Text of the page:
Cereals, soybeans, and silage corn are all being harvested, or will be soon! That bare ground provides an opportunity to boost forage inventories by double cropping with a winter cereal, while getting all the benefits of a cover crop in the rotation.
Why use winter cereals as forage?
- It’s a cover crop that makes money the year it is grown. If you have livestock, forage generates the meat or milk that leads to a paycheck. If you don’t have livestock, ask some neighbors to see if someone is interested in buying your standing cereal crop. Most cover crop benefits come from the roots, not the top growth, so there’s an opportunity to sell the forage without compromising on soil health.
- They have higher yield potential than spring cereals. Provided there is enough forage on hand to feed livestock all winter, this strategy can produce more forage per acre than planting spring cereals in late summer or early fall. Research by Dr. Bill Deen and colleagues shows that oats will yield around 2.3 tonnes of dry matter (DM) per hectare (ha), while fall rye can yield 3.0 tonnes DM/ha.
- Winter cereals are ready for forage harvest before the next crop is planted. The time when forage supplies are tightest is when winter cereals are ready to cut. This provides a home-grown boost to feed inventories when hay prices are strongest.
- They are ready to be grazed before perennial pastures. If the infrastructure is available, grazing winter cereals in the early spring provides a longer rest for perennial pastures. Conventional wisdom says turning livestock out to pasture a day too early in the spring costs three days of grazing in the fall. Maximize your pasture’s yield potential by grazing a winter cereal until the perennial grasses have 3-4 fully developed leaves, then switch the livestock over.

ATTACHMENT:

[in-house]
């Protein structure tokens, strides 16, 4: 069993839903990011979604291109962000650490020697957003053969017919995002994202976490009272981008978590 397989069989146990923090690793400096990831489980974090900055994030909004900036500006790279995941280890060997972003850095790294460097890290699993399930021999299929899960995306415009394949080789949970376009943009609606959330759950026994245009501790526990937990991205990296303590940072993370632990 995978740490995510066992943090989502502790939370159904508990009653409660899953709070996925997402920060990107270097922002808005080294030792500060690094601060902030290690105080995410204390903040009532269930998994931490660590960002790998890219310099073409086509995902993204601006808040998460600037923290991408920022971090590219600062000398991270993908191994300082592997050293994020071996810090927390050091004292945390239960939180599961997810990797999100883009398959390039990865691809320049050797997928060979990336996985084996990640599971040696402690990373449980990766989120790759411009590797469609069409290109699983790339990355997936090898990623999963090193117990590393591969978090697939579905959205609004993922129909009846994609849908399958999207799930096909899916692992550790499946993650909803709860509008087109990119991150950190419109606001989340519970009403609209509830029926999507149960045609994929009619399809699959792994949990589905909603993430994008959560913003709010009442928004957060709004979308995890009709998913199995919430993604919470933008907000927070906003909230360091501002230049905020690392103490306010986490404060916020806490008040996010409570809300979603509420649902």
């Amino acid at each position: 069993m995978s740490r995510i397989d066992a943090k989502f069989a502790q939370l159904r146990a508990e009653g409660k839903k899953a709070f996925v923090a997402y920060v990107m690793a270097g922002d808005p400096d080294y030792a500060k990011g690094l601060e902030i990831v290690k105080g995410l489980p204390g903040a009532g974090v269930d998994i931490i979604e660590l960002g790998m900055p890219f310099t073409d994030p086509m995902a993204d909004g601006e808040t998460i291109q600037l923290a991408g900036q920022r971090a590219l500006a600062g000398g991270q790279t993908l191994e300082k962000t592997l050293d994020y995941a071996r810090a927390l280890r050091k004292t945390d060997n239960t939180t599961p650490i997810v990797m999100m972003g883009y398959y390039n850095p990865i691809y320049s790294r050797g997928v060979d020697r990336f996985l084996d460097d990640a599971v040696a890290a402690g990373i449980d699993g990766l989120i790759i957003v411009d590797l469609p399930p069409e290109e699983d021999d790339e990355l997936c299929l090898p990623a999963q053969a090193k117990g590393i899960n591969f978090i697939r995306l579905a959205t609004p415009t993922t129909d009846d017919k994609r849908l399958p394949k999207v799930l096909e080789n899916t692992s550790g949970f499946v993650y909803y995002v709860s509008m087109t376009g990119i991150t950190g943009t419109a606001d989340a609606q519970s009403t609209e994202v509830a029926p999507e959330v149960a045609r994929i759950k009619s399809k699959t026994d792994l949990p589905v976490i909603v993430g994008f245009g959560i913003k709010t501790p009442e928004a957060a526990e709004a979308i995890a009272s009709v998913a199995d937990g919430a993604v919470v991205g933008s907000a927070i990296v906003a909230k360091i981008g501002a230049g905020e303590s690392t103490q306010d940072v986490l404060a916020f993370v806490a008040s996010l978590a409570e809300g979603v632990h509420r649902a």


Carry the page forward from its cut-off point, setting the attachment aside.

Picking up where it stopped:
Fall rye is the most commonly used winter cereal for forage in Ontario. It is the most winter hardy and the earliest maturing species. Fall rye can be sown after silage corn harvest on well-drained soils. Winter wheat is more palatable than rye, but by the time it reaches flag-leaf to early boot stage, crop options to follow it are limited. Triticale is a hybrid of rye and wheat. It is ready to harvest 7-14 days later than rye. Seed can be difficult to source in Ontario, so it is often the most expensive winter cereal. Winter barley seems to consistently winter kill in southern Ontario and is therefore may not be a good choice for a forage double crop.
How to get the most out of forage winter cereals:
- Fertilize the crop. Unlike a cover crop, forages need to be fed to reach their potential. Incorporating manure Ahead of planting a winter cereal is a great way to use manure nutrients. Where no manure is available, apply P and K as a starter as per the soil test, and 55 kg N/ha (50 lbs/acre) in the spring at green-up.
- Use a forage seeding rate. Cover crop recommendations are often too light to produce good forage crops. Winter cereals should be planted at 110 kg/ha (100 lbs/acre). Seed at 3-4 cm (1.25-1.5 in.) depth to reduce heaving.
- Plant them early. Tom Kilcer’s research in New York state suggests that there is a 20-30% increase in forage yield if fall rye and winter triticale are planted 10-14 days before the optimum winter wheat planting date. This gives the crop plenty of time to tiller in the fall. More tillers generate more stems, and provide a higher forage yield overall. If double-cropping winter cereals for forage is going to be a staple in the crop rotation, producers should consider a shorter season silage corn or soybean to enable timely planting of the cereal.
- Harvest at flag-leaf to boot stage for maximum feed value. Digestible fibre and crude protein contents are highest before the crop starts to head out. Nutritional quality declines quickly once the heads emerge, through triticale seems to retain quality a little better than rye. This early harvest window enables timely planting of the following crop.
In situations where there is enough forage available for winter feeding, winter cereals can be a great way to boost forage inventories in the spring. They yield higher than fall-planted spring cereals, are ready to harvest earlier in the spring than any other forage and provide all the benefits of a cover crop.
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